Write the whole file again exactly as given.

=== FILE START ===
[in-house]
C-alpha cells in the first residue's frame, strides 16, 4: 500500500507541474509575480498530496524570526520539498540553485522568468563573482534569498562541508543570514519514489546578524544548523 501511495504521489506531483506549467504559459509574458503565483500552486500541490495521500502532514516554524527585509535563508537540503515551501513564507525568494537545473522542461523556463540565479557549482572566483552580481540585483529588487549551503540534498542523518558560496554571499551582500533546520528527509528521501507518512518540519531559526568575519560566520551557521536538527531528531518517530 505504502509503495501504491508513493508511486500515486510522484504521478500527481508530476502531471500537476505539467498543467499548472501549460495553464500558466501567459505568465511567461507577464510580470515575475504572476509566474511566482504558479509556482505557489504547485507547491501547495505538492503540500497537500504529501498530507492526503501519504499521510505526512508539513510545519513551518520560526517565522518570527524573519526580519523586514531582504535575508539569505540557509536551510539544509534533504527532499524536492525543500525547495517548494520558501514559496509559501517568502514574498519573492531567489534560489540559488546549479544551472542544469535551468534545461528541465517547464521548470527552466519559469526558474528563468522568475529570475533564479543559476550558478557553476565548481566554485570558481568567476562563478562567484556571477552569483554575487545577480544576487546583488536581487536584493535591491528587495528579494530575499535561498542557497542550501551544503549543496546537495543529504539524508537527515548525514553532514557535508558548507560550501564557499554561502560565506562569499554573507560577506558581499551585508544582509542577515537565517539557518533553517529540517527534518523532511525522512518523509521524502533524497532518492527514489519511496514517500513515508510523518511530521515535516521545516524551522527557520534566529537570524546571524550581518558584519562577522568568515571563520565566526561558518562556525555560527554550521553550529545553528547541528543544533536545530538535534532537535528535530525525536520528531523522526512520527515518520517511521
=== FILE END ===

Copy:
[in-house]
C-alpha cells in the first residue's frame, strides 16, 4: 500500500507541474509575480498530496524570526520539498540553485522568468563573482534569498562541508543570514519514489546578524544548523 501511495504521489506531483506549467504559459509574458503565483500552486500541490495521500502532514516554524527585509535563508537540503515551501513564507525568494537545473522542461523556463540565479557549482572566483552580481540585483529588487549551503540534498542523518558560496554571499551582500533546520528527509528521501507518512518540519531559526568575519560566520551557521536538527531528531518517530 505504502509503495501504491508513493508511486500515486510522484504521478500527481508530476502531471500537476505539467498543467499548472501549460495553464500558466501567459505568465511567461507577464510580470515575475504572476509566474511566482504558479509556482505557489504547485507547491501547495505538492503540500497537500504529501498530507492526503501519504499521510505526512508539513510545519513551518520560526517565522518570527524573519526580519523586514531582504535575508539569505540557509536551510539544509534533504527532499524536492525543500525547495517548494520558501514559496509559501517568502514574498519573492531567489534560489540559488546549479544551472542544469535551468534545461528541465517547464521548470527552466519559469526558474528563468522568475529570475533564479543559476550558478557553476565548481566554485570558481568567476562563478562567484556571477552569483554575487545577480544576487546583488536581487536584493535591491528587495528579494530575499535561498542557497542550501551544503549543496546537495543529504539524508537527515548525514553532514557535508558548507560550501564557499554561502560565506562569499554573507560577506558581499551585508544582509542577515537565517539557518533553517529540517527534518523532511525522512518523509521524502533524497532518492527514489519511496514517500513515508510523518511530521515535516521545516524551522527557520534566529537570524546571524550581518558584519562577522568568515571563520565566526561558518562556525555560527554550521553550529545553528547541528543544533536545530538535534532537535528535530525525536520528531523522526512520527515518520517511521